The tricks for using Gmail folders vs. labels

Brenda Wilson recently switched from Outlook to Gmail. Now she’s “trying to get my head wrapped around the whole ‘label’ thing. When I moved an email to a folder in Outlook. it no longer appeared in my Inbox.” That’s not the case with Gmail.

Gmail can confuse people used to other email clients, and the concept of labels causes a lot of that confusion. Labels don’t quite behave like folders, although sometimes they do. Because you can attach multiple labels onto a single conversation, you have far more options.

(Remember that Gmail, by default, organizes not by individual messages but by conversations, each of which contains an original message and all of the replies to that message.)

[Have a tech question? Ask PCWorld Contributing Editor Lincoln Spector. Send your query to [email protected].]

In a folder-based mail client, such as Outlook, you can move an email from your Inbox folder to, say, the Agnes’ Wedding folder. When you do so, it disappears from the Inbox. Like a physical object, it can’t be in two places at once.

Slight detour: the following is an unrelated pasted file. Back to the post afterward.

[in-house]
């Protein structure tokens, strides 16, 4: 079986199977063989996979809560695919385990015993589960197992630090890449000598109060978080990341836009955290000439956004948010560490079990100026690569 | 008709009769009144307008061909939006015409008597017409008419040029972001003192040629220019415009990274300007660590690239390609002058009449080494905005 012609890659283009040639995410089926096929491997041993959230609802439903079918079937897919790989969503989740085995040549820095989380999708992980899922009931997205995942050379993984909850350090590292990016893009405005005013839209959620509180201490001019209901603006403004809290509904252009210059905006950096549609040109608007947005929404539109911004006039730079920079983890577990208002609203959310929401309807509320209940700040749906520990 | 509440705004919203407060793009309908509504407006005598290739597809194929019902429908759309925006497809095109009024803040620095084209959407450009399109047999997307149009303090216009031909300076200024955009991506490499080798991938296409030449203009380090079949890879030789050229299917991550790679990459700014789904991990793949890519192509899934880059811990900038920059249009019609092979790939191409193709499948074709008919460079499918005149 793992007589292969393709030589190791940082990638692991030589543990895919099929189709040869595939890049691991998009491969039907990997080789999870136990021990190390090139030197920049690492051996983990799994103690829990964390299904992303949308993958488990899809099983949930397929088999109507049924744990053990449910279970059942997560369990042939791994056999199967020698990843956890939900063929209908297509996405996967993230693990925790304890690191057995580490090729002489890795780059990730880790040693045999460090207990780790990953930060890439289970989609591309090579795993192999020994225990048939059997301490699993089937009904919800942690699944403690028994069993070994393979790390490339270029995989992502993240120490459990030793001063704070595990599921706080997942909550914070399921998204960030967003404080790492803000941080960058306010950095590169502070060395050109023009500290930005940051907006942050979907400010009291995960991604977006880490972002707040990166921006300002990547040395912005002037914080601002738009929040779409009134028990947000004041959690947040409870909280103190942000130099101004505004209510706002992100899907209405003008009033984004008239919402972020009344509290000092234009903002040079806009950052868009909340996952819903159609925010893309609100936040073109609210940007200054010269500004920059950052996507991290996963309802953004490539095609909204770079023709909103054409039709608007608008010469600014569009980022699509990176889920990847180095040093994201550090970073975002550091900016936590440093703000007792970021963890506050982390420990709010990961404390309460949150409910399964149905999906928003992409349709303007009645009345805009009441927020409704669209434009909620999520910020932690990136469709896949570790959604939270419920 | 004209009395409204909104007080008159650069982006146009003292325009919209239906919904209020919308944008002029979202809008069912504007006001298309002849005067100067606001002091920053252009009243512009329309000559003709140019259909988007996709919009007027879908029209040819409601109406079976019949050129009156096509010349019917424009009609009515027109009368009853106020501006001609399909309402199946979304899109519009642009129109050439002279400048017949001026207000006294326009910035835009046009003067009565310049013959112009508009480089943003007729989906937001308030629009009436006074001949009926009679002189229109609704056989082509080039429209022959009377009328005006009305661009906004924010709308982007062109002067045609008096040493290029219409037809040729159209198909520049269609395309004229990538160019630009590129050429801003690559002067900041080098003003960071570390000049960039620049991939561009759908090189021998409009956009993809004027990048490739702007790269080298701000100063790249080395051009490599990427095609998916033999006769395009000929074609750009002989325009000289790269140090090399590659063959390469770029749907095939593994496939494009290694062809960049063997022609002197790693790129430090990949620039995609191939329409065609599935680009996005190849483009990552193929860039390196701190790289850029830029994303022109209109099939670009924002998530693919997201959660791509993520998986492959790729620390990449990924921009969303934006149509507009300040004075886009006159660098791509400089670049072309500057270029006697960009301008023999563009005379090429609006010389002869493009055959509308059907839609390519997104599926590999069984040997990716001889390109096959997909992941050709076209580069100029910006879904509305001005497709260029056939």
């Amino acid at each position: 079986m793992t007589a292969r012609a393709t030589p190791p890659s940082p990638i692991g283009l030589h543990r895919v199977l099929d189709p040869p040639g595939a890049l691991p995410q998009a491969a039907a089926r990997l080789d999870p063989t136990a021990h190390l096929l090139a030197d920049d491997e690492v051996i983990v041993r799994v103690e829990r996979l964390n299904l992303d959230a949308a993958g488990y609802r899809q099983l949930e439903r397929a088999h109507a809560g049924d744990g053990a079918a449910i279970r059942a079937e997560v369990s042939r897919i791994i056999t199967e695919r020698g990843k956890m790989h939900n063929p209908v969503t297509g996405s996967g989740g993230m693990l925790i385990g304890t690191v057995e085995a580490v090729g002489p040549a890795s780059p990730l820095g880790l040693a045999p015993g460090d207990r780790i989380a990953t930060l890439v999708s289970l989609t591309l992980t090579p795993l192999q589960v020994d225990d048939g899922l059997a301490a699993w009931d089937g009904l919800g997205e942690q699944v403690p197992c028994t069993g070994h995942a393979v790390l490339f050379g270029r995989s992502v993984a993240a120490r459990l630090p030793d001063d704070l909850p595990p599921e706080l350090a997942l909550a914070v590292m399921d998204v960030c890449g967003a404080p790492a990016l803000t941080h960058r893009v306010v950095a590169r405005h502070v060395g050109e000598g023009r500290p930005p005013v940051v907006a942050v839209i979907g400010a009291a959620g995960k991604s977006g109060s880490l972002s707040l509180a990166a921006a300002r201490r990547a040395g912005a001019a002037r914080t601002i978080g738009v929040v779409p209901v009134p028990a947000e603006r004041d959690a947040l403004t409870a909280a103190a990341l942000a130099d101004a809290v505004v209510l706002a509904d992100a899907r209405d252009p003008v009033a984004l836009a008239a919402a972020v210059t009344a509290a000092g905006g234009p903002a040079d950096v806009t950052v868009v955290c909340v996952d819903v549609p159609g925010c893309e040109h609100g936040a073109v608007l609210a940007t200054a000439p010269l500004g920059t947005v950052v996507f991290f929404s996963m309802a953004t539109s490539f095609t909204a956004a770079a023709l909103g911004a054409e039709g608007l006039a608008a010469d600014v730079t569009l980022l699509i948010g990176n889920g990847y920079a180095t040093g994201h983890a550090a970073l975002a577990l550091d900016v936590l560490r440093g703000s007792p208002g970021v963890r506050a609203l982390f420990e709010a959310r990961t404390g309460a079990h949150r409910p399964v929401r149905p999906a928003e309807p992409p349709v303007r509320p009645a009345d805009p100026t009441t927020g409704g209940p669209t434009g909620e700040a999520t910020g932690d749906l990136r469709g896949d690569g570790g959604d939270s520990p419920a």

But you can put any number of labels on a physical object—and on a Gmail conversation. You can assign the Agnes’ Wedding label to a conversation, and it will appear in both Agnes’ Wedding and the Inbox.

If you don’t want it in the Inbox, just click the Archive button. You can even archive a conversation without any labels.

A lot of people use Gmail labels like folders, and Gmail makes that easy. The Gmail toolbar has a Move to icon that looks like a folder, and a Labels icon that looks like a label.

  1. Reply Sherry 05.09.2016 at 17:45

    I just hate gmail service… No matter how hard i try to deal with its features i keep failing at it. Of course your advices may help a bit but i don`t put too much faith into it. Perhaps gmail wasn`t made for me 🙂

  2. Reply Alice 28.09.2016 at 22:41

    For those who have been using Outlook it may need some getting used to but once you get your bearings it proves a most handy email client. Not to mention the fact that you hardly ever get any junk mail.

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